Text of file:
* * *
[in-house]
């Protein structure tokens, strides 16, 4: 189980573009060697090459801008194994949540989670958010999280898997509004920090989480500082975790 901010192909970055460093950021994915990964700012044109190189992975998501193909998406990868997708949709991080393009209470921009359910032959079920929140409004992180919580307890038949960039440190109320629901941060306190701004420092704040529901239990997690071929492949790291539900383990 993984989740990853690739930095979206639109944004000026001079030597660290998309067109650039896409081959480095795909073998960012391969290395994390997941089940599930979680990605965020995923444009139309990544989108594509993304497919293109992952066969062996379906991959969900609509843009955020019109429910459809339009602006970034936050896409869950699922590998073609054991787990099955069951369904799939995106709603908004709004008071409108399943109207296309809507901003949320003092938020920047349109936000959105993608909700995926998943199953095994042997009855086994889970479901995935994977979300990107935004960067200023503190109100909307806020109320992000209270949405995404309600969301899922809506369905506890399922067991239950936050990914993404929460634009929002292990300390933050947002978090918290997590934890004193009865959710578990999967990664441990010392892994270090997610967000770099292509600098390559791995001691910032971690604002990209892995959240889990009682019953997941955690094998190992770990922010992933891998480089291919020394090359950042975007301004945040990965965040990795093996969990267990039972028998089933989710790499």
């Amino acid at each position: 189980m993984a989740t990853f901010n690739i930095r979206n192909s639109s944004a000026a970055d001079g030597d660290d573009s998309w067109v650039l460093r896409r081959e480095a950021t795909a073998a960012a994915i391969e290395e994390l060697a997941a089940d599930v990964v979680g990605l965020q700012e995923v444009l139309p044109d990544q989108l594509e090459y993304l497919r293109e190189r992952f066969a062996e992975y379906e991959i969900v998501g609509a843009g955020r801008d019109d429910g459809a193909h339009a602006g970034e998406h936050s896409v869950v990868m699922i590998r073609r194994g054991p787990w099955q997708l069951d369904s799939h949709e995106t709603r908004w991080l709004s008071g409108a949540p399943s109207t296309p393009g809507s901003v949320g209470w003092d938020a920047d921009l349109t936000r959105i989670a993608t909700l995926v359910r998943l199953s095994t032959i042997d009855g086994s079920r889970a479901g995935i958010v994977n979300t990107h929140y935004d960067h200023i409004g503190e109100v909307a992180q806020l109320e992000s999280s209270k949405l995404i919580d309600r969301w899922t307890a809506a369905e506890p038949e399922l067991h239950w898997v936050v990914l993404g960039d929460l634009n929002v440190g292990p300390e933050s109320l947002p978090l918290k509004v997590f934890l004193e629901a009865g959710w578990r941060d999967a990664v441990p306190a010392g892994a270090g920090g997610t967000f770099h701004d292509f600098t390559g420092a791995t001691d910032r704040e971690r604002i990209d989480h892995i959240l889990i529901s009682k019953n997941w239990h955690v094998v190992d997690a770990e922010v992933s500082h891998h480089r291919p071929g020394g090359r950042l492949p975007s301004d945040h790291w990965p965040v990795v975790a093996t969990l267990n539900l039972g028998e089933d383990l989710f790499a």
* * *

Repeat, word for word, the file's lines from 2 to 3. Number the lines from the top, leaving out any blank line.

């Protein structure tokens, strides 16, 4: 189980573009060697090459801008194994949540989670958010999280898997509004920090989480500082975790 901010192909970055460093950021994915990964700012044109190189992975998501193909998406990868997708949709991080393009209470921009359910032959079920929140409004992180919580307890038949960039440190109320629901941060306190701004420092704040529901239990997690071929492949790291539900383990 993984989740990853690739930095979206639109944004000026001079030597660290998309067109650039896409081959480095795909073998960012391969290395994390997941089940599930979680990605965020995923444009139309990544989108594509993304497919293109992952066969062996379906991959969900609509843009955020019109429910459809339009602006970034936050896409869950699922590998073609054991787990099955069951369904799939995106709603908004709004008071409108399943109207296309809507901003949320003092938020920047349109936000959105993608909700995926998943199953095994042997009855086994889970479901995935994977979300990107935004960067200023503190109100909307806020109320992000209270949405995404309600969301899922809506369905506890399922067991239950936050990914993404929460634009929002292990300390933050947002978090918290997590934890004193009865959710578990999967990664441990010392892994270090997610967000770099292509600098390559791995001691910032971690604002990209892995959240889990009682019953997941955690094998190992770990922010992933891998480089291919020394090359950042975007301004945040990965965040990795093996969990267990039972028998089933989710790499």
């Amino acid at each position: 189980m993984a989740t990853f901010n690739i930095r979206n192909s639109s944004a000026a970055d001079g030597d660290d573009s998309w067109v650039l460093r896409r081959e480095a950021t795909a073998a960012a994915i391969e290395e994390l060697a997941a089940d599930v990964v979680g990605l965020q700012e995923v444009l139309p044109d990544q989108l594509e090459y993304l497919r293109e190189r992952f066969a062996e992975y379906e991959i969900v998501g609509a843009g955020r801008d019109d429910g459809a193909h339009a602006g970034e998406h936050s896409v869950v990868m699922i590998r073609r194994g054991p787990w099955q997708l069951d369904s799939h949709e995106t709603r908004w991080l709004s008071g409108a949540p399943s109207t296309p393009g809507s901003v949320g209470w003092d938020a920047d921009l349109t936000r959105i989670a993608t909700l995926v359910r998943l199953s095994t032959i042997d009855g086994s079920r889970a479901g995935i958010v994977n979300t990107h929140y935004d960067h200023i409004g503190e109100v909307a992180q806020l109320e992000s999280s209270k949405l995404i919580d309600r969301w899922t307890a809506a369905e506890p038949e399922l067991h239950w898997v936050v990914l993404g960039d929460l634009n929002v440190g292990p300390e933050s109320l947002p978090l918290k509004v997590f934890l004193e629901a009865g959710w578990r941060d999967a990664v441990p306190a010392g892994a270090g920090g997610t967000f770099h701004d292509f600098t390559g420092a791995t001691d910032r704040e971690r604002i990209d989480h892995i959240l889990i529901s009682k019953n997941w239990h955690v094998v190992d997690a770990e922010v992933s500082h891998h480089r291919p071929g020394g090359r950042l492949p975007s301004d945040h790291w990965p965040v990795v975790a093996t969990l267990n539900l039972g028998e089933d383990l989710f790499a």